Pole Fitness is a highly physical sport where all major muscle groups are used to move the entire body up and around the pole. While often exposing the joints to stresses cannot be avoided, sore elbows, swollen wrists and painful shoulders should not be a regular component of Pole training.
Generally, overuse, lack of strength, and improper body positioning are the main causes of injuries and discomforts amongst vertical gymnasts, with wrist strain, carpal tunnel and rotator cuff injuries being the most common major injuries related to Pole. When landing on the feet from inversions, lack of control and core strength can also cause back problems and injured ankles.
There are many ways to avoid or minimize Pole injuries, such as warming up and cooling down the muscles, using proper form and technique, balancing overall muscle strength and flexibility, and having adequate rest and nutrition between workouts.
Cold muscles will increase the risks of potential injuries so always make sure to include an 8-10 minute warm up in your training sessions. Warming up also has many other benefits, such as mental and physical preparation for the workout, improving nerve conductivity that will achieve better training results. Cooling down and stretching after Pole will help you recover from the workout and prevent injuries by returning the muscles to their normal resting length and improving joint flexibility (tight muscles can tear more easily).
Proper body positioning, technique and muscle recruitment will not only make Pole exercises and moves safer and pain-free, but also more graceful and easier to perform.
It is VERY important to achieve optimum strength and flexibility balance between all muscles and joints of the body. Since Pole exercises are usually easier to perform on the most dominant side of the body, there is always a tendency to focus practice on that side exclusively. However, this will create muscular imbalances that can have serious adverse effects in one’s overall health and cause injuries. Always exercise on both sides of the body to allow rest and ensure proper muscular balance.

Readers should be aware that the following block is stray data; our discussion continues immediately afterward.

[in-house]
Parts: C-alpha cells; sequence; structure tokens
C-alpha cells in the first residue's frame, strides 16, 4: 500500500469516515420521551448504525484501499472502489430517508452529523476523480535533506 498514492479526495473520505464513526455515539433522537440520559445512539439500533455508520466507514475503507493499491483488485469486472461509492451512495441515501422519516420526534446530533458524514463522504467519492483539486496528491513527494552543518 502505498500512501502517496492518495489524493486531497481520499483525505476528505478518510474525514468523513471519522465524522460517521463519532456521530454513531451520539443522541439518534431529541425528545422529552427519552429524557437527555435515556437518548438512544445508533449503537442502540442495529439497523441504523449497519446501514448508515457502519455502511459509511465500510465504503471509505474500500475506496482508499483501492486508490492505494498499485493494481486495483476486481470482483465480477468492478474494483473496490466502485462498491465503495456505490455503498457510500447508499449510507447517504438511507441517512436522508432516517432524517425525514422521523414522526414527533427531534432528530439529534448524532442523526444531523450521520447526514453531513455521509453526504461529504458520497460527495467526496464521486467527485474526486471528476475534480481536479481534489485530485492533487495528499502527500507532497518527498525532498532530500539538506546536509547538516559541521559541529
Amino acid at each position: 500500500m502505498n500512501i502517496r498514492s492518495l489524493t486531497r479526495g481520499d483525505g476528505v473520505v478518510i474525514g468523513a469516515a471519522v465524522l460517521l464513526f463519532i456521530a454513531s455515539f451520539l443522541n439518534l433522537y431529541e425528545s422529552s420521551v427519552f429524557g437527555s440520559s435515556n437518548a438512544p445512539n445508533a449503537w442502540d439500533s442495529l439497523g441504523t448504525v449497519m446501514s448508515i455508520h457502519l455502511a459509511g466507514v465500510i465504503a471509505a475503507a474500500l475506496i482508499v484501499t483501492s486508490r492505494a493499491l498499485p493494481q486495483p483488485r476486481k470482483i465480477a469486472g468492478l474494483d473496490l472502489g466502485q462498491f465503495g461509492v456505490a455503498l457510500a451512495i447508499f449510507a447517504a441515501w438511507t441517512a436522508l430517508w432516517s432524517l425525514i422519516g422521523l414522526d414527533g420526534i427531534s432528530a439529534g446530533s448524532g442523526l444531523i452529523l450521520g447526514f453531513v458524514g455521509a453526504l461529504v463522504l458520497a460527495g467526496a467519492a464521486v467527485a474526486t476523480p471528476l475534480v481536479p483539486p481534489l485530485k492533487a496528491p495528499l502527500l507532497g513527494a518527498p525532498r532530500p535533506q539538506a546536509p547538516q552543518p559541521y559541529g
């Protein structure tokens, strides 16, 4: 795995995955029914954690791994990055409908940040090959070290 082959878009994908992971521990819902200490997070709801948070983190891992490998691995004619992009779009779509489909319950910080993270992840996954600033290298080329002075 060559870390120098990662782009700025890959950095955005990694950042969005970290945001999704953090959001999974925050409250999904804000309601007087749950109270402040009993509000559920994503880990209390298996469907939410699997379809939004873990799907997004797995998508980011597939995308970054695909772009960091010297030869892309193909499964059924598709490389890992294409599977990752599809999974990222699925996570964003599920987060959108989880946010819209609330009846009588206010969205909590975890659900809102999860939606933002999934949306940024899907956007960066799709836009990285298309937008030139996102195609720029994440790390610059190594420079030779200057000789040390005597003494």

Many vertical gymnasts display a tremendous desire to quickly excel at Pole, and at times, it is found to be addictive. Pole should be treated as a whole body-weight training exercise, where a period of 48 hours between workouts is generally required to achieve positive adaptations in the neuromuscular system and progressive improvements in strength and endurance. As a result, it is recommended to take a day of rest between intense Pole training sessions.
Pole Fitness is a very enjoyable, highly physical and energy demanding activity, thus a possible cause of overtraining. Having quality foods and a balanced diet that will nurture exhausted muscles and bones back to training form is fundamental to be able to learn, perform and become more skillful at Pole.
Above all, the human body will always allow us to challenge ourselves smart, by signaling if we are doing something wrong (as pain), to slow down, or simply to STOP. It is our choice to pay attention and listen, correct our technique, or take the day off. One way or another, if we ignore the “red flags” our bodies will inevitably make us stop and shut us down...often by means of injury! Know your limits and train “with” your body, not against it.
Thank you for reading ~ GVE